14 Romantic Hotels These spectacular, affordable spots—some close to home, some in classic Europe—are perfect for a secluded getaway. Budget Travel Friday, Jan 18, 2008, 12:00 AM Budget Travel LLC, 2016


14 Romantic Hotels

These spectacular, affordable spots—some close to home, some in classic Europe—are perfect for a secluded getaway.

Sonoma Valley
Beltane Ranch

Just north of the town of Sonoma, in Glen Ellen, Beltane Ranch's 105 acres are filled with fruit trees, vegetable and flower gardens, a vineyard that sells grapes to nearby winemakers, and an olive orchard yielding oil that guests snap up for $15 a bottle. No wonder, then, that L.L. Bean and Victoria's Secret have shot their catalogs here: The location is downright idyllic. The yellow, gingerbread-trimmed lodge features five rooms and a two-story wraparound porch. The best rooms are on the second floor, where hammocks and porch swings overlook the vineyard and Sonoma Mountain beyond. (Ask for Room 1, which has a wood-burning stove and a separate sitting room.) Alexa Wood is Beltane Ranch's third-generation owner. Her great-aunt and great-uncle bought the property in 1936 to raise cattle, sheep, and turkeys. Breakfast, which may include sweet-potato latkes or buttermilk pancakes with homemade raspberry syrup, is made with ingredients from the gardens. Second helpings are basically mandatory. You can burn off extra calories on the property's tennis court (the front desk loans out rackets and balls) and by exploring the 20-plus wineries within a five-mile radius. 707/996-6501, beltaneranch.com, from $150, breakfast included.
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Napa Valley
Hideaway Cottages

For more than 100 years, people have flocked to Calistoga for its natural hot springs and mineral-rich waters, which have been said to cure everything from arthritis to chronic fatigue syndrome. The stucco bungalows at Hideaway Cottages were built in the 1920s and '40s to cater to wellness seekers and still serve as a home base for such guests today. Scattered on two and a half acres planted with sycamores, elms, and the oldest cork oak tree in the Napa Valley, the 17 cottages are all configured differently—some have a sitting room in addition to a bedroom, a bathroom, and a kitchen; others have a private patio—but all are located a few steps from a swimming pool and a hot tub filled with Calistoga's legendary water. The property is just two blocks from Calistoga's quaint main street, and a short stroll from the 56-year-old Dr. Wilkinson's Hot Springs Resort (owned by the same family as the Hideaway Cottages). There, for $129, guests can get The Works: a soak in a mineral mud bath, a lavender mineral whirlpool bath, time in the steam room, a blanket wrap, and a 30-minute almond-oil massage. 707/942-4108, hideawaycottages.com, from $185, no guests under 18. Closed December and January.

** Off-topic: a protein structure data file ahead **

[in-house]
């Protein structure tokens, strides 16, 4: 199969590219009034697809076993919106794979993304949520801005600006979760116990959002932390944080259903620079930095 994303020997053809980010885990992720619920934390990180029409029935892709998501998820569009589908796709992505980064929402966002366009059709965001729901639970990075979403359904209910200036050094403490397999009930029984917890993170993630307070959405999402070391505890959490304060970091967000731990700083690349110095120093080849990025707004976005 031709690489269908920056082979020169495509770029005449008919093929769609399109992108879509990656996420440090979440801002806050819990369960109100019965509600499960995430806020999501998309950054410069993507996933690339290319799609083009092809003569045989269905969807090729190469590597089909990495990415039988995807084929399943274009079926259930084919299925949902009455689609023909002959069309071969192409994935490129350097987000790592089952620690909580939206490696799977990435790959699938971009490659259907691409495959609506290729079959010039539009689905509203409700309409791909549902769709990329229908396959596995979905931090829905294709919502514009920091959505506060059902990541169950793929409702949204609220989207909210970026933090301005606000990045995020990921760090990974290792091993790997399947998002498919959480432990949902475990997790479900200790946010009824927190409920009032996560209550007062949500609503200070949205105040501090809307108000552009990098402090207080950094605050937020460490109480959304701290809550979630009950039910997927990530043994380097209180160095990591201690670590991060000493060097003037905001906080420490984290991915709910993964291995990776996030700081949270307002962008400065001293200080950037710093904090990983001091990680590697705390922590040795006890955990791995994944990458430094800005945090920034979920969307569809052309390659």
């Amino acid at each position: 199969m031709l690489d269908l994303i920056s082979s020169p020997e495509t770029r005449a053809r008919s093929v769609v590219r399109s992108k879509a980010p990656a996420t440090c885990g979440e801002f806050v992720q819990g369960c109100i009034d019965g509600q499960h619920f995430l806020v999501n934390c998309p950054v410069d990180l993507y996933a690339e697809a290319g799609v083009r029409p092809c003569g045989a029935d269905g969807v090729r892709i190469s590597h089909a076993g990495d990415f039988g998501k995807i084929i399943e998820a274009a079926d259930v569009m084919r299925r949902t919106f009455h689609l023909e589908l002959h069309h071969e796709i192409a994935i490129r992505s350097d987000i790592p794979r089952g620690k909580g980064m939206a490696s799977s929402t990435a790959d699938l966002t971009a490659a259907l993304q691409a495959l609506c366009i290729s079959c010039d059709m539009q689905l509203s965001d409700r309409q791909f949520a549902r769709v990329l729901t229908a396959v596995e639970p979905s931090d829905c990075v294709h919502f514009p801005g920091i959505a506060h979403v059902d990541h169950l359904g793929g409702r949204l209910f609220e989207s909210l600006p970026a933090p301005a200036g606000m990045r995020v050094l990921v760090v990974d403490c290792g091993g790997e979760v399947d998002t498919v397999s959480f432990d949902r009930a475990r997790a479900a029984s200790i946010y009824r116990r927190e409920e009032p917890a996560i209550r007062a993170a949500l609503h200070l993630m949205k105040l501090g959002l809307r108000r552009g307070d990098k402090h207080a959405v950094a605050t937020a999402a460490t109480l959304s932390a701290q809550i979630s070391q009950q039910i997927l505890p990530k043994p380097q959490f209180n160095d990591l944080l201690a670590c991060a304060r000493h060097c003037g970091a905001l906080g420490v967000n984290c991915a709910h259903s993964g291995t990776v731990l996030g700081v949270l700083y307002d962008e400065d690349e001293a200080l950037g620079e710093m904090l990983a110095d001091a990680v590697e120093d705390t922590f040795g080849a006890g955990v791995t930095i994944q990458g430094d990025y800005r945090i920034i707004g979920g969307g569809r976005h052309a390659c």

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The Loft Hotel

Lisa and Pascal Nicolle opened their first South Beach hotel in 1992 when they bought an apartment complex at Collins Avenue and 14th Street and transformed it into the Villa Paradiso. In 2001, the Nicolles purchased a second apartment complex five blocks south and converted it into The Loft Hotel, a younger, hipper sibling. Located in the midst of the Collins Avenue action, the Loft's 20 apartments sit in a two-story line perpendicular to the street (the farthest—and quietest—rooms are the highest-numbered ones). Even the rooms near Collins seem serene on the inside, however, with tile or blond-wood floors and wrought-iron headboards. All have full kitchens and cute breakfast nooks with a round café table. Throughout, Lisa has placed bouquets of dried milky-white flowers that she and Pascal brought back from France. "Sometimes people call up and want to know which hotel is better," Lisa says. "How do you choose? It's like having two kids! I say the Villa is a little more Key West, while at the Loft I feel like I need to put on lipstick." 952 Collins Ave., 305/534-2244, thelofthotel.com, from $90.

Amansala's Casa Magna

In the mid-1970s, Colombian drug kingpin Pablo Escobar built two 14,000-square-foot houses at the southern end of Tulum. The buildings were abandoned after Escobar died in 1993, and nature—in the form of hurricanes and vegetation—began to reclaim them. They caught the eye of Melissa Perlman, one of the owners of the Amansala resort up the beach. She opened Casa Magna in 1996, after transforming the concrete houses into 22 enormous, minimally furnished guest rooms. The structures retain a hint of bunker flavor, but that's offset by vibrant orange and pink fabrics and pillows in the chic lounging areas, beds draped with mosquito netting, and decorative mosaics that liven up the bathrooms. Many Casa Magna guests choose to participate in the Bikini Boot Camp program, a combination of exercise, yoga, and massage that became popular at the original Amansala property. The on-site restaurant emphasizes healthy choices such as grilled fish and fresh fruit. 011-52/1-998-185-7428, amansala.com, from $180.
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